City & State Budgets Divide On Wall Street Pessimism. Are Both Too Optimistic Anyway?

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Speaking of blind men, Governor Patterson’s budget office doesn’t think things on Wall Street will be that bad, at least compared to Mayor Bloomberg’s budget office.* Budgeteers in Albany and City Hall are both warning of fiscal calamity but Bloomberg’s are far gloomier than Patterson’s, the New York Sun reports.
City officials are far more focused on Wall Street than state officials, in part because Wall Street accounts for far larger percentage of city revenues than state revenues.

A key difference, [city officials] said, was the city's assumption of a decline this year in Wall Street bonuses per employee, and also its anticipation of a greater number of Wall Street layoffs. The mayor's office is anticipating that Wall Street will shed 25,000 jobs over the next two years, causing wages to fall more steeply.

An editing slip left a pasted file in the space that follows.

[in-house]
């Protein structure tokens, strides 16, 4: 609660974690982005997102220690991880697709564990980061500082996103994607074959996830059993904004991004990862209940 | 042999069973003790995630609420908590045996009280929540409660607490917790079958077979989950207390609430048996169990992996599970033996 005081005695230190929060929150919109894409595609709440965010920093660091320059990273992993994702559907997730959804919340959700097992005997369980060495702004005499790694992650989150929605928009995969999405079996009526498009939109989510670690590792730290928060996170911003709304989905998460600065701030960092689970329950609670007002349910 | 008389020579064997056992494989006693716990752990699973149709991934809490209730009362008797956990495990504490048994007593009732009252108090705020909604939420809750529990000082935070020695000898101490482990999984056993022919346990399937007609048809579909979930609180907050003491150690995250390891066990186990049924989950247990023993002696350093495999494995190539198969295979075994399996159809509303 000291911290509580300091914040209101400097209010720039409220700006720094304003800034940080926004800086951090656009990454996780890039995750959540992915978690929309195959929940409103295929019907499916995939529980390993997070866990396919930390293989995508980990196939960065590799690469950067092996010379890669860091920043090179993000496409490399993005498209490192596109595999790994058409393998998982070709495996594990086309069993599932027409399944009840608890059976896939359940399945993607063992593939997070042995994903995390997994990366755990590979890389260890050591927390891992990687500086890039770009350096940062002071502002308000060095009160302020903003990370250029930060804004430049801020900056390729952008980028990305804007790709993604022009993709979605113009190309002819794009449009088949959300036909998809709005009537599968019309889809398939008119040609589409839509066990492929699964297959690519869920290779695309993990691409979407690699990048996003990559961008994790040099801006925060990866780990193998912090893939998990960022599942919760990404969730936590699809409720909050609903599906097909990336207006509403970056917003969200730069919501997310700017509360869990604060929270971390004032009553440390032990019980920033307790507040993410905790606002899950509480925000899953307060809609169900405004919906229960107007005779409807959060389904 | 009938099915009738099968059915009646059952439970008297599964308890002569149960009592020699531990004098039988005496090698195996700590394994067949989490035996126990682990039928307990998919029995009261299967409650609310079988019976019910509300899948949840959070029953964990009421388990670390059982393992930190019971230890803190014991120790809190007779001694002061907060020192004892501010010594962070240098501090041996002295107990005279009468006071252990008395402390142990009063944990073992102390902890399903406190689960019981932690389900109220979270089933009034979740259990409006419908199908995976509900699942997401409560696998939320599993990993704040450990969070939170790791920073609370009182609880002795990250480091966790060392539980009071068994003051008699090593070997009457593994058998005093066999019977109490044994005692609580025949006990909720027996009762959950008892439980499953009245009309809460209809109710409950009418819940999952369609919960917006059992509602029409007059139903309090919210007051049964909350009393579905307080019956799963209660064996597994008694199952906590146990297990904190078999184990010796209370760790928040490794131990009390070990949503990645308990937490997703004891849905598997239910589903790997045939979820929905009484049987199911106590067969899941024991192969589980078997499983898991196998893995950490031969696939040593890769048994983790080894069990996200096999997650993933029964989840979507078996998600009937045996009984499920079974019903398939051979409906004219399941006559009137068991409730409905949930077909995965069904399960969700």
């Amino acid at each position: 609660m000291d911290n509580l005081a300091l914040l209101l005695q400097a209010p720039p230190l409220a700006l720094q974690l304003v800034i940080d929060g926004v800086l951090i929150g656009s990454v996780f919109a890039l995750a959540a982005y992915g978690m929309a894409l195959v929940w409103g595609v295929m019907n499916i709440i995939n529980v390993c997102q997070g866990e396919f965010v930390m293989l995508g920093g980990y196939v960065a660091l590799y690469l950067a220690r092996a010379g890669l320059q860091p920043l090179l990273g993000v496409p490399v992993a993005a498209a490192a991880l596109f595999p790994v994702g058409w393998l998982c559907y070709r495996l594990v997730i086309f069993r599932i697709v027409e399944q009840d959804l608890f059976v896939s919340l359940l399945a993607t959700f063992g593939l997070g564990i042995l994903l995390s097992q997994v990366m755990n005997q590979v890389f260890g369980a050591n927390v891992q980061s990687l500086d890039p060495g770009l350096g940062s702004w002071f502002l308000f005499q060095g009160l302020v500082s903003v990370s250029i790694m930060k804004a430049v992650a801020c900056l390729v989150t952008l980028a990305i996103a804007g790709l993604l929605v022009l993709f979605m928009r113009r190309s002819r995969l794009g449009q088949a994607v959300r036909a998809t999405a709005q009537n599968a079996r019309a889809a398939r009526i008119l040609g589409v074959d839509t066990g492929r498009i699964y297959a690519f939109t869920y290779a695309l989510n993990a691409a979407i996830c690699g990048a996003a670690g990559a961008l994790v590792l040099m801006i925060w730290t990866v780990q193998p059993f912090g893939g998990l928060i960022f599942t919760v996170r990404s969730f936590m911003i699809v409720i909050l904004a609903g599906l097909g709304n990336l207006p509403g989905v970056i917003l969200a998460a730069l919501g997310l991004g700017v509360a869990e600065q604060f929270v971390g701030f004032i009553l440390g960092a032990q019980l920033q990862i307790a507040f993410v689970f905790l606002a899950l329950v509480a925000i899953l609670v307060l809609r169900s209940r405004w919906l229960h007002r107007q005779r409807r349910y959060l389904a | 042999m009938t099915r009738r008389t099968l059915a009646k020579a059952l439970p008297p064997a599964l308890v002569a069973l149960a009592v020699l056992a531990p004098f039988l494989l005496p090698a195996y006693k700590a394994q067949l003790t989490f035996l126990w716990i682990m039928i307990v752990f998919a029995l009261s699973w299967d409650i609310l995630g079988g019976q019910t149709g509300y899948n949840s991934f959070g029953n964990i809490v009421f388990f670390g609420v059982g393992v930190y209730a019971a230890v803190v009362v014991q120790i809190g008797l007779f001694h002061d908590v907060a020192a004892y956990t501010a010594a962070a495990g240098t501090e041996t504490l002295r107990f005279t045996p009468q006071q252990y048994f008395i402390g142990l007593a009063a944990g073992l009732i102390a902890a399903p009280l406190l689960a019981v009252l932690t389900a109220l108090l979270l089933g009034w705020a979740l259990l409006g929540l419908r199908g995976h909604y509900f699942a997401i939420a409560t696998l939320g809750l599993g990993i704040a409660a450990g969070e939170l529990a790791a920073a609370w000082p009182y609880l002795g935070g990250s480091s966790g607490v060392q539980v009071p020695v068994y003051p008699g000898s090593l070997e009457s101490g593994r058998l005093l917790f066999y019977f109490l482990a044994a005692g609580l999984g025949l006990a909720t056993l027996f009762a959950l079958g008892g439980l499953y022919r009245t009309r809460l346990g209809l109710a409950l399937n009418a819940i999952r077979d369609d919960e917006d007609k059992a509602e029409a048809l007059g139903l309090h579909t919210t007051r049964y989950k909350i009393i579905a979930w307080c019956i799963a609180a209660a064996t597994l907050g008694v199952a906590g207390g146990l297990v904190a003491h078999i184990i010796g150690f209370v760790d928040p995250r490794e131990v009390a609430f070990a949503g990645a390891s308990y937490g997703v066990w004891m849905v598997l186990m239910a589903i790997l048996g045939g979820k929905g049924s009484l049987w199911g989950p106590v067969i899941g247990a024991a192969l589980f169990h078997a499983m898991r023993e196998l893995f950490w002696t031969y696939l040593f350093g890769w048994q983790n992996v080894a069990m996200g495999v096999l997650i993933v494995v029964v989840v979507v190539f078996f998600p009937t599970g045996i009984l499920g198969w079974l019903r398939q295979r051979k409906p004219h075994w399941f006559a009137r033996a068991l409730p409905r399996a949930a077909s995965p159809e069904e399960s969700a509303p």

Our reaction to this news was: only 25,000? That number seems far too low. A recent study from the New York state Department of Labor puts the possible job cuts on Wall Street at 36,000 employees, which is around one fifth of its entire work force. That 20% figure is also what the Wall Street Journal reported Wall Street executives were predicting in March.
In short, even the pessimists sound a bit too optimistic.
City, State Gap Emerges on Pessimism [New York Sun]
* Editor note: Yesterday a cyclone joke. Today a crack about the blindness of blind men. We’re definitely going to Hell for this.

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